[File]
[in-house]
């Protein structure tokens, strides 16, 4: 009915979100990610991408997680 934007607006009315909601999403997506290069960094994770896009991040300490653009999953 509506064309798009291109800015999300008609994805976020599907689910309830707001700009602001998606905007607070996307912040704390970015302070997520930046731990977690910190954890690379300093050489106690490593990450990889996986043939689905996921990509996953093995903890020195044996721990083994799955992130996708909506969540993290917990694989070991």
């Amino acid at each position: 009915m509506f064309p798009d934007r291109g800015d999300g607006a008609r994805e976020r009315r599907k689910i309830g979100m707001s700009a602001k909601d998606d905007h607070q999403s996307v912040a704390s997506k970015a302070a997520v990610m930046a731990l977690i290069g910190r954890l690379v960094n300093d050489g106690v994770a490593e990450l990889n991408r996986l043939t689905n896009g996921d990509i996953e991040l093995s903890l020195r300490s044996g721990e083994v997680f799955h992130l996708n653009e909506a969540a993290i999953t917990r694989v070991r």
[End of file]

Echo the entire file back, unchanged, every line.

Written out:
[in-house]
């Protein structure tokens, strides 16, 4: 009915979100990610991408997680 934007607006009315909601999403997506290069960094994770896009991040300490653009999953 509506064309798009291109800015999300008609994805976020599907689910309830707001700009602001998606905007607070996307912040704390970015302070997520930046731990977690910190954890690379300093050489106690490593990450990889996986043939689905996921990509996953093995903890020195044996721990083994799955992130996708909506969540993290917990694989070991």
């Amino acid at each position: 009915m509506f064309p798009d934007r291109g800015d999300g607006a008609r994805e976020r009315r599907k689910i309830g979100m707001s700009a602001k909601d998606d905007h607070q999403s996307v912040a704390s997506k970015a302070a997520v990610m930046a731990l977690i290069g910190r954890l690379v960094n300093d050489g106690v994770a490593e990450l990889n991408r996986l043939t689905n896009g996921d990509i996953e991040l093995s903890l020195r300490s044996g721990e083994v997680f799955h992130l996708n653009e909506a969540a993290i999953t917990r694989v070991r």